Over the past two years, business email compromise (BEC) attacks have increased by 175%. A BEC attack happens when a scammer or cyber criminal sends an email message appearing to come from either a vendor or an employee at your organization. The recipient falls victim to the scam because the email message seems like a legitimate request during the normal course of business. For example, BEC attacks may include processing an updated invoice with a different mailing address or payment instructions or a member of management requesting and authorizing a large purchase or transaction.
In 2022, the FBI received 21,832 BEC complaints with losses totaling more than $2.7 billion. We recommend financial institutions utilize the BEC resources made available by the FBI to help mitigate and respond to BEC attacks.
Employees can also help prevent successful BEC attacks by following email security best practices, including:
- Verifying the ‘From’ address field to ensure the email sender has not been spoofed or is an individual that you normally communicate with.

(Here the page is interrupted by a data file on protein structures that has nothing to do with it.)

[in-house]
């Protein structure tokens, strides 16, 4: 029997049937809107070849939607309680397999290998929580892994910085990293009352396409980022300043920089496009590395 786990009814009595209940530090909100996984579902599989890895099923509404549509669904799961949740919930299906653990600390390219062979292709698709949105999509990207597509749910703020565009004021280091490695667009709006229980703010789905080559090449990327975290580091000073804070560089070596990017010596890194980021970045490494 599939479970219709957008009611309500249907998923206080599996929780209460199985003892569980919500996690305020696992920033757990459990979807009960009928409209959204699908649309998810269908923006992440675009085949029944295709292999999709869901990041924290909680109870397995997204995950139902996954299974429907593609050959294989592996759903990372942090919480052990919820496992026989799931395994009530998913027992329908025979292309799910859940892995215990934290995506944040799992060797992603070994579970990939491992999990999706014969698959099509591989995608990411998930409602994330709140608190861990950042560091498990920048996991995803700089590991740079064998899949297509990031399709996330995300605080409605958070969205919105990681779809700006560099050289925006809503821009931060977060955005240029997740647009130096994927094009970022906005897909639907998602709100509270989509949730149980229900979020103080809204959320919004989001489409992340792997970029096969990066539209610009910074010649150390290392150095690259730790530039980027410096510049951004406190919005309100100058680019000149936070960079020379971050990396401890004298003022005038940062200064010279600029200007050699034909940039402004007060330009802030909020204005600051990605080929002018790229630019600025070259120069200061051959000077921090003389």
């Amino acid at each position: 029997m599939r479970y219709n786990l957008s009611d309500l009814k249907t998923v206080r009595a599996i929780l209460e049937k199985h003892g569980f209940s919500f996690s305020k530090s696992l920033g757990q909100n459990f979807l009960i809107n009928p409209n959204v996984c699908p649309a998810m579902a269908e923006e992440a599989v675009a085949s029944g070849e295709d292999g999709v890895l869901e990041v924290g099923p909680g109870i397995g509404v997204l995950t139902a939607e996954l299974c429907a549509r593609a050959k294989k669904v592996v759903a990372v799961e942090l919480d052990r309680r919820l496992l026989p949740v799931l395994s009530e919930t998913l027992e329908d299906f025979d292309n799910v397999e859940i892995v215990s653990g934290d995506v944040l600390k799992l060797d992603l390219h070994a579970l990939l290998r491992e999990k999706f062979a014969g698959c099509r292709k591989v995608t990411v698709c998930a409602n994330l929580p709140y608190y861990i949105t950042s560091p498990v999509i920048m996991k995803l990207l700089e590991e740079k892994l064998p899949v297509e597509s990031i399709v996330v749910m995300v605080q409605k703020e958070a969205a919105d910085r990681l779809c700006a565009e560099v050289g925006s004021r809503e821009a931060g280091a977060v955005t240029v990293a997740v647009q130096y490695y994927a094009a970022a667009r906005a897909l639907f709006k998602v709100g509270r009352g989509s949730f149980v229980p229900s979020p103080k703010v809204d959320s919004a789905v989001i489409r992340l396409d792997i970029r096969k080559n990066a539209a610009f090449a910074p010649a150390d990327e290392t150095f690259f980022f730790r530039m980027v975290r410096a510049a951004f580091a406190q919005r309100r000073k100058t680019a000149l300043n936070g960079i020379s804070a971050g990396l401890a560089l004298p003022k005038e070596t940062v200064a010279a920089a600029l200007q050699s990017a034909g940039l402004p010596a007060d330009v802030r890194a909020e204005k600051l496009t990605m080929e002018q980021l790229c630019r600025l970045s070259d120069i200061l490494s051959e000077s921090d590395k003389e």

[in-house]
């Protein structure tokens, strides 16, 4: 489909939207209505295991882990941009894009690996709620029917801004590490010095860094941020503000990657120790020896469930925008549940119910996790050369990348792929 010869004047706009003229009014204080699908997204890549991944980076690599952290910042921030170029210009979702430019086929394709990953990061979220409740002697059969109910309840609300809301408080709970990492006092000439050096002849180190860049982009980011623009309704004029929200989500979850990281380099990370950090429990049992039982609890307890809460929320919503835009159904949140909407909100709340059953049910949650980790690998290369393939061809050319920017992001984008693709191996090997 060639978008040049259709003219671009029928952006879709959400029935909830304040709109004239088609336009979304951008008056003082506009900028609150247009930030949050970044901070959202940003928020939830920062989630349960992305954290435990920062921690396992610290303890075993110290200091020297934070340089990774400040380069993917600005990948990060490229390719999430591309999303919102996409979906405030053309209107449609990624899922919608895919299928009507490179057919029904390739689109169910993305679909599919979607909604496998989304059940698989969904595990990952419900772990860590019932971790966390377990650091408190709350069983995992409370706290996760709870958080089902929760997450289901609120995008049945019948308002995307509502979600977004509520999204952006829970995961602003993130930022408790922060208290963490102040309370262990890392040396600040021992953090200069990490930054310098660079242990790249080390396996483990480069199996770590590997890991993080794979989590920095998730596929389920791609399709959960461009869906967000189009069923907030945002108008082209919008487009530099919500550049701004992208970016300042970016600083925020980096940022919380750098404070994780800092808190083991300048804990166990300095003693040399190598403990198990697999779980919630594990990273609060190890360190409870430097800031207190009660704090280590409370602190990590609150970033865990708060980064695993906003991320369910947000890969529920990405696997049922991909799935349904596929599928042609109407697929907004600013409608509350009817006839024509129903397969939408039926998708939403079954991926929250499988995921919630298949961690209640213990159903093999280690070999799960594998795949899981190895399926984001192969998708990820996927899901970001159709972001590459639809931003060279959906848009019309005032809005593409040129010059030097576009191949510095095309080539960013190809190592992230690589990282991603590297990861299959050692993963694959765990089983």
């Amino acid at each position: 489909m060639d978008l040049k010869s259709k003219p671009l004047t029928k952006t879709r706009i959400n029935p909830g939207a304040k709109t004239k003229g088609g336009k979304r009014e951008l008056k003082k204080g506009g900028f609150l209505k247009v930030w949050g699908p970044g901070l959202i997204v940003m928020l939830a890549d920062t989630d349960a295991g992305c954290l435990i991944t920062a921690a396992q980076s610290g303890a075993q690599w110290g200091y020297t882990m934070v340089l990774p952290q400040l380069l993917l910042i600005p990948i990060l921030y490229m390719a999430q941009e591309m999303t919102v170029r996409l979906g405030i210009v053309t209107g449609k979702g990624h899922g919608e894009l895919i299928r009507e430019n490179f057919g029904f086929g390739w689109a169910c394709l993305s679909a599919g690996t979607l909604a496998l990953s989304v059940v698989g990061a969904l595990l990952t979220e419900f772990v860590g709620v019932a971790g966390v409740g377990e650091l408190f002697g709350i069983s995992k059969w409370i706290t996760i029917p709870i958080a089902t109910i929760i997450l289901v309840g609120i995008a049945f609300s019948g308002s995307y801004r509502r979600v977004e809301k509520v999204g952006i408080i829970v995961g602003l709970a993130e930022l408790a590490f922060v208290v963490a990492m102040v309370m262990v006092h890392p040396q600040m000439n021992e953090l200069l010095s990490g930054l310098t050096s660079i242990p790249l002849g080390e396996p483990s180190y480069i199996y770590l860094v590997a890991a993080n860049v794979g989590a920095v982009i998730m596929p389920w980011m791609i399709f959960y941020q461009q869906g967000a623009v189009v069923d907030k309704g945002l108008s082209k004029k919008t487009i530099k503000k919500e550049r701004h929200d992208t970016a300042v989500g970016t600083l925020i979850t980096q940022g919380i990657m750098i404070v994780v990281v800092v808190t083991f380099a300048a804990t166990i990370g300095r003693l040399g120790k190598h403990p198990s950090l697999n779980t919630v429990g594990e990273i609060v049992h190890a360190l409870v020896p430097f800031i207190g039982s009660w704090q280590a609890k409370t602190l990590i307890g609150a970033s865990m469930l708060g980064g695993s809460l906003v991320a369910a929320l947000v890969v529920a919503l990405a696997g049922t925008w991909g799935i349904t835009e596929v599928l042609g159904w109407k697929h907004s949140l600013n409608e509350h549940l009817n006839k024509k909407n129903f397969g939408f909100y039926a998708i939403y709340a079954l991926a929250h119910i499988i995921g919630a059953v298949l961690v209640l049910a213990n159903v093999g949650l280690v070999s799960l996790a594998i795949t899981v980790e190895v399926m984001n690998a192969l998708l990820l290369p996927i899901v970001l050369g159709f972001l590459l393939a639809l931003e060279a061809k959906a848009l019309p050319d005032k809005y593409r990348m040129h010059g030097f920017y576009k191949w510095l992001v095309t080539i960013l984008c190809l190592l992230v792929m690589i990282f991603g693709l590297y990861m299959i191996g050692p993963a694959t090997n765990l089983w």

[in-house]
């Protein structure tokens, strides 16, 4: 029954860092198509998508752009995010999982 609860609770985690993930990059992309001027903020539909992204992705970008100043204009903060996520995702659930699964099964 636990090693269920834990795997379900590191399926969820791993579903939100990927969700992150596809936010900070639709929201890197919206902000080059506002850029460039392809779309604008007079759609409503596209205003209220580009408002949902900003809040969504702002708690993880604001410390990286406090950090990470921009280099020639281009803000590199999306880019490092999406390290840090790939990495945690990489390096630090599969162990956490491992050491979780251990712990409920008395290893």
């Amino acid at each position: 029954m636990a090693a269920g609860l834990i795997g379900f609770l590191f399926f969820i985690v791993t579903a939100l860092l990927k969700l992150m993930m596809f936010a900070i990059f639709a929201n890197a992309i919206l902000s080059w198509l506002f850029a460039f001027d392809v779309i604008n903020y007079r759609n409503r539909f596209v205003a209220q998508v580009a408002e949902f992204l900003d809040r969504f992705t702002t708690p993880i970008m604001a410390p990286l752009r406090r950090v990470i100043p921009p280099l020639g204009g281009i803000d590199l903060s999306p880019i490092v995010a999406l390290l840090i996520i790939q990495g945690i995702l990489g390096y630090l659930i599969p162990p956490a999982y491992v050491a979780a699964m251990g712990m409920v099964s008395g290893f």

- Responding only to email messages and requests that were expected and anticipated.
- Validating requests for changes to payment information or addresses by contacting the individual or vendor using contact information saved on file, not contact information within the email message.
- Reporting all suspicious emails to management or the IT help desk.
BTG can help ensure employees are trained and aware of BEC attacks and other email security risks. Financial institutions engage with BTG for managed information security and cybersecurity services including Social Engineering Testing and Enterprise-Wide Information Security & Cybersecurity Awareness Training.
Contact Elisabeth N. Esposito at firstname.lastname@example.org for more information and for additional resources related to mitigating BEC attacks.